Permanence of any kind is the grandest of illusions. What was different about the Bronx was the velocity with which the illusion crumbled. The origins of the Bronx as one of the city’s five boroughs (the only one on the U.S. mainland) were obscure even to Bronxites. I heard passing mention among my elders of “annexation” and “consolidation,” but the hardedge, unremitting brick-on-brick streetscapes disguised its overnight transformation from pastoral to metropolitan and made it seem pretty much the same since the Dutch forcibly evicted the peaceable, innocent Lenapes.
The centrifugal swirl that memory insists descended suddenly, like a fast-moving storm, had been building for some time. The pharaonic schemes of Robert Moses carried traffic around and across the Bronx to Long Island and New Jersey. The fund-starved, once-efficient public-transit system creaked and sputtered. FHA mortgages spurred the upwardly mobile, suburban aspirations of would-be homeowners and at the same time maintained and abetted the enduring injustice of residential apartheid that condemned minorities to a decaying, substandard housing stock.
Economic change drove social change, and reinforced it. Vatican II altered our unalterable church. Priests and nuns molted back into civilians. Parishioners moved away. Once-thriving parishes became enfeebled. Rock ’n’ roll and the sexual revolution made the generation gap seem more like a chasm. Crime, and fear of it, escalated. The Concourse Plaza became a welfare hotel. The celluloid Bronx of Marty and A Catered Affair, the home of good-hearted working-class stiffs, descended into Fort Apache, The Bronx, a crime-ridden wasteland ruled by drug addicts and crooked cops. Formerly a synonym for low-rent blah, the borough was now “the burning Bronx,” a global synecdoche for urban ruin.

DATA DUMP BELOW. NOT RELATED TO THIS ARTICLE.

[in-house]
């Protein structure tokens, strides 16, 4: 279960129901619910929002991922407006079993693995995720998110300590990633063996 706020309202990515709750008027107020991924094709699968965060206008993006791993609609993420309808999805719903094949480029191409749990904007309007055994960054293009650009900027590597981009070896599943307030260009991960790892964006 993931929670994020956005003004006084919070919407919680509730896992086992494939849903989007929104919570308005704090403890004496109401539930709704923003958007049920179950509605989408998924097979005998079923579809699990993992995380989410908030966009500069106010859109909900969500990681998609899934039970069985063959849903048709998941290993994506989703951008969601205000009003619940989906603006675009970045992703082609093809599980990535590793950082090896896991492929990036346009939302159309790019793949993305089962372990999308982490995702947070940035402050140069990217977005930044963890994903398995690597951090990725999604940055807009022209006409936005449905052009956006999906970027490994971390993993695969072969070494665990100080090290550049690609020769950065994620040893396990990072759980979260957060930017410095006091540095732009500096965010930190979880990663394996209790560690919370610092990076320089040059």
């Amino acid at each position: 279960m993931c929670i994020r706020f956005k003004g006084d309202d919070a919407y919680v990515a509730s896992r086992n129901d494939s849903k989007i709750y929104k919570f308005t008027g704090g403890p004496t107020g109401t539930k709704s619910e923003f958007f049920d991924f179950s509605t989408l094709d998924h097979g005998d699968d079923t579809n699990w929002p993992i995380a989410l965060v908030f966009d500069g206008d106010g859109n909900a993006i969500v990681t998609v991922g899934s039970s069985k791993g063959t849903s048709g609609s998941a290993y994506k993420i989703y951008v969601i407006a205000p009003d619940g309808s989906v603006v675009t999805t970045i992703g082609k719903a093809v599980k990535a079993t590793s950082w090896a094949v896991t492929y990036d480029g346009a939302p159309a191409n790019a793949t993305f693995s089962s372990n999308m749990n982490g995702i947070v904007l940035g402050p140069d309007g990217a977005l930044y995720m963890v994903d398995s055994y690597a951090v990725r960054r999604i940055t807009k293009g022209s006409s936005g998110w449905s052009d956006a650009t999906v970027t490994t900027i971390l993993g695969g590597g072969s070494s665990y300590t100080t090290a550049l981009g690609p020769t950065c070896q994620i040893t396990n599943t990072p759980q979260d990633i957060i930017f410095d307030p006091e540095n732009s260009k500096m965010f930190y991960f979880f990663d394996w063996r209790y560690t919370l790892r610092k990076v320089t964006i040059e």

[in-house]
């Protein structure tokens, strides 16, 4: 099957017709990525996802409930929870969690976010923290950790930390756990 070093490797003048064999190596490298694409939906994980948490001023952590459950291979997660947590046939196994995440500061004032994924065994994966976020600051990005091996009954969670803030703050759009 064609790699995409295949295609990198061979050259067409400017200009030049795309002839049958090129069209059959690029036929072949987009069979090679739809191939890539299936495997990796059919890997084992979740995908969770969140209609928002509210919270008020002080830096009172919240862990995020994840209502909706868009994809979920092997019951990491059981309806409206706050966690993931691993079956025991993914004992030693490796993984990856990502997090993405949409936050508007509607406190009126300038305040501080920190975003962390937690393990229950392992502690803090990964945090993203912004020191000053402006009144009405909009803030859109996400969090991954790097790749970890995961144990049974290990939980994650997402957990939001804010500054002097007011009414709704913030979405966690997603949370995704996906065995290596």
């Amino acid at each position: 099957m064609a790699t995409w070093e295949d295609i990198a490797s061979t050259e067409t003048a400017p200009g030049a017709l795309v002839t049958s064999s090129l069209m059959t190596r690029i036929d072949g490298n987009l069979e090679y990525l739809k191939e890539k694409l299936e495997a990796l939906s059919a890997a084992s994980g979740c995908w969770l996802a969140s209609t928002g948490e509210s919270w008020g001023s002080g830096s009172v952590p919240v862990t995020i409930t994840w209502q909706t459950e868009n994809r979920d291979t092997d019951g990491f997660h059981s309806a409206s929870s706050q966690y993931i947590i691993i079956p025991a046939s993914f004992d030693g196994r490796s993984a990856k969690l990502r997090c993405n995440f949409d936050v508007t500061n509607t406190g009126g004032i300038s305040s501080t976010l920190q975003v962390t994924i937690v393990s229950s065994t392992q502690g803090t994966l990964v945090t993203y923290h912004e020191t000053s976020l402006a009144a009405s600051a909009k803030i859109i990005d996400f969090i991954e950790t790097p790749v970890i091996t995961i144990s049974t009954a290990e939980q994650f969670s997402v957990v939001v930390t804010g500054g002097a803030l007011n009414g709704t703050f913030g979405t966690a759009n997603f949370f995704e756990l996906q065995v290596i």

The future fled the Bronx. Friends moved away or never returned from college. Soon enough I followed, serving as a VISTA volunteer in Kansas City. Beckoned by the beautiful and new—everything the Bronx wasn’t—I felt the lure of California. It was then, for the first time, I thought about what I was leaving behind: the saga of the Atlantic passover from poverty and subservience to steerage and immigrant tenements; those who made it, those who didn’t, those whose names I knew, those I didn’t. I turned my footsteps home and returned to New York.
I attended Bronx Catholic institutions from kindergarten to the last stages of a PhD. Though they were all founded or largely staffed by Irish and Irish Americans, my first encounter with Irish history was in a college course on Victorian Britain. The past was a blur. It was as if we emerged from the shadows and fully entered history when we came to the Bronx.
My threadbare connection to Michael Manning, my great-grandfather, was my father’s memory of him as a blind old man, quiet and gentle, who never talked about what led him to emigrate other than to say that he would never think about going back “until they hanged the last landlord.” Except that he was born in pre-famine Ireland and emigrated before the Civil War, all I knew of him was a line in the census—“occupation: laborer”—and the place of his death on January 10, 1910: 296 East 7th Street, a long-ago demolished tenement. I later learned the name Manning was an errant transcription of Mangan that, for whatever reason, stuck. The rest was silence.